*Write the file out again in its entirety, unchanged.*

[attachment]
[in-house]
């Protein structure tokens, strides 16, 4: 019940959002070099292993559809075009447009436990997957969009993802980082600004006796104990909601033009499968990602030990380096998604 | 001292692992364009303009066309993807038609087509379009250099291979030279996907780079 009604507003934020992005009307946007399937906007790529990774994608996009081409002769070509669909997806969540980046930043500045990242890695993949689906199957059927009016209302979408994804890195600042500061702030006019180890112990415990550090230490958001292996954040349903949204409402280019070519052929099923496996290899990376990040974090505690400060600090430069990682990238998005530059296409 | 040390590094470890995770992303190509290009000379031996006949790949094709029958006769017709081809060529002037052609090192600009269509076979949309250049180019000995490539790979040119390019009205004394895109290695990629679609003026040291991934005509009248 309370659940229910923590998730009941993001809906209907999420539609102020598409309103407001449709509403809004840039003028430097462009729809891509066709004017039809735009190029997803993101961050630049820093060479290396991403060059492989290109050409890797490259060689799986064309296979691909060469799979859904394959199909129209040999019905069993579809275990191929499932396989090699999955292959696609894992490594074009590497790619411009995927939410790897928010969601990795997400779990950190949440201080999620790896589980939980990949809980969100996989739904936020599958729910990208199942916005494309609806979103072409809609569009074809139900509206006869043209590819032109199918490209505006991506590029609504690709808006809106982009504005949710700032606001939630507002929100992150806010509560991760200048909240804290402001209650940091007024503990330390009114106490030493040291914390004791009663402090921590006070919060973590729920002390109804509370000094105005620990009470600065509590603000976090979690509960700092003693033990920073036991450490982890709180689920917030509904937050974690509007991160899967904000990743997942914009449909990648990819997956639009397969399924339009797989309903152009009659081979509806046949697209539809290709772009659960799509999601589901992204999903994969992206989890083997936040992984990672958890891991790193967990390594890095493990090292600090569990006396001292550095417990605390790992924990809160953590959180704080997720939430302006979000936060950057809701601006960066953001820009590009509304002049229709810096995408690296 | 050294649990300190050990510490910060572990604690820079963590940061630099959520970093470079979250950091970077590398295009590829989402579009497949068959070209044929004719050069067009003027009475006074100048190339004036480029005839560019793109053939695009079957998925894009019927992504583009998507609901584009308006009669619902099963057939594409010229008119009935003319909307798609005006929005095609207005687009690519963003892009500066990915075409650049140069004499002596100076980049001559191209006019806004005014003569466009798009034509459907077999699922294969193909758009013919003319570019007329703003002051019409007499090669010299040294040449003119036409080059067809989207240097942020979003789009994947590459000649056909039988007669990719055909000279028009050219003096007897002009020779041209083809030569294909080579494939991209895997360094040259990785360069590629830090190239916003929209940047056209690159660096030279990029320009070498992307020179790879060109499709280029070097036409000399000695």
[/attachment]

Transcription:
[in-house]
């Protein structure tokens, strides 16, 4: 019940959002070099292993559809075009447009436990997957969009993802980082600004006796104990909601033009499968990602030990380096998604 | 001292692992364009303009066309993807038609087509379009250099291979030279996907780079 009604507003934020992005009307946007399937906007790529990774994608996009081409002769070509669909997806969540980046930043500045990242890695993949689906199957059927009016209302979408994804890195600042500061702030006019180890112990415990550090230490958001292996954040349903949204409402280019070519052929099923496996290899990376990040974090505690400060600090430069990682990238998005530059296409 | 040390590094470890995770992303190509290009000379031996006949790949094709029958006769017709081809060529002037052609090192600009269509076979949309250049180019000995490539790979040119390019009205004394895109290695990629679609003026040291991934005509009248 309370659940229910923590998730009941993001809906209907999420539609102020598409309103407001449709509403809004840039003028430097462009729809891509066709004017039809735009190029997803993101961050630049820093060479290396991403060059492989290109050409890797490259060689799986064309296979691909060469799979859904394959199909129209040999019905069993579809275990191929499932396989090699999955292959696609894992490594074009590497790619411009995927939410790897928010969601990795997400779990950190949440201080999620790896589980939980990949809980969100996989739904936020599958729910990208199942916005494309609806979103072409809609569009074809139900509206006869043209590819032109199918490209505006991506590029609504690709808006809106982009504005949710700032606001939630507002929100992150806010509560991760200048909240804290402001209650940091007024503990330390009114106490030493040291914390004791009663402090921590006070919060973590729920002390109804509370000094105005620990009470600065509590603000976090979690509960700092003693033990920073036991450490982890709180689920917030509904937050974690509007991160899967904000990743997942914009449909990648990819997956639009397969399924339009797989309903152009009659081979509806046949697209539809290709772009659960799509999601589901992204999903994969992206989890083997936040992984990672958890891991790193967990390594890095493990090292600090569990006396001292550095417990605390790992924990809160953590959180704080997720939430302006979000936060950057809701601006960066953001820009590009509304002049229709810096995408690296 | 050294649990300190050990510490910060572990604690820079963590940061630099959520970093470079979250950091970077590398295009590829989402579009497949068959070209044929004719050069067009003027009475006074100048190339004036480029005839560019793109053939695009079957998925894009019927992504583009998507609901584009308006009669619902099963057939594409010229008119009935003319909307798609005006929005095609207005687009690519963003892009500066990915075409650049140069004499002596100076980049001559191209006019806004005014003569466009798009034509459907077999699922294969193909758009013919003319570019007329703003002051019409007499090669010299040294040449003119036409080059067809989207240097942020979003789009994947590459000649056909039988007669990719055909000279028009050219003096007897002009020779041209083809030569294909080579494939991209895997360094040259990785360069590629830090190239916003929209940047056209690159660096030279990029320009070498992307020179790879060109499709280029070097036409000399000695």